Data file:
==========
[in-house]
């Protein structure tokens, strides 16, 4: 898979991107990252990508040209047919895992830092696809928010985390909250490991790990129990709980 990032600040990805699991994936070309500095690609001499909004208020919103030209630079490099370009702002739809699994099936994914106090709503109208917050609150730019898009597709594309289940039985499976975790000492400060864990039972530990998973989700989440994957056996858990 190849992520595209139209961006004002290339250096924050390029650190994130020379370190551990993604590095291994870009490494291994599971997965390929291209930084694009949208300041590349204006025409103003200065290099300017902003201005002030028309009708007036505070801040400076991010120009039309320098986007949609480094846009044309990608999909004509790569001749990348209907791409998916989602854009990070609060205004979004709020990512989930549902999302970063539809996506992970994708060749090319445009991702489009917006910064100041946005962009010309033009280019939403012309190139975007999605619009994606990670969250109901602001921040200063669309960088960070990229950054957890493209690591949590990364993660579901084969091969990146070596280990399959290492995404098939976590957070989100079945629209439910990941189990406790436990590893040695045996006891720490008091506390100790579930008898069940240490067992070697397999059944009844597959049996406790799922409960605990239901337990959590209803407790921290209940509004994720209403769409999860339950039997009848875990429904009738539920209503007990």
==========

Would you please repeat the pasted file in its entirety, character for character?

[in-house]
């Protein structure tokens, strides 16, 4: 898979991107990252990508040209047919895992830092696809928010985390909250490991790990129990709980 990032600040990805699991994936070309500095690609001499909004208020919103030209630079490099370009702002739809699994099936994914106090709503109208917050609150730019898009597709594309289940039985499976975790000492400060864990039972530990998973989700989440994957056996858990 190849992520595209139209961006004002290339250096924050390029650190994130020379370190551990993604590095291994870009490494291994599971997965390929291209930084694009949208300041590349204006025409103003200065290099300017902003201005002030028309009708007036505070801040400076991010120009039309320098986007949609480094846009044309990608999909004509790569001749990348209907791409998916989602854009990070609060205004979004709020990512989930549902999302970063539809996506992970994708060749090319445009991702489009917006910064100041946005962009010309033009280019939403012309190139975007999605619009994606990670969250109901602001921040200063669309960088960070990229950054957890493209690591949590990364993660579901084969091969990146070596280990399959290492995404098939976590957070989100079945629209439910990941189990406790436990590893040695045996006891720490008091506390100790579930008898069940240490067992070697397999059944009844597959049996406790799922409960605990239901337990959590209803407790921290209940509004994720209403769409999860339950039997009848875990429904009738539920209503007990």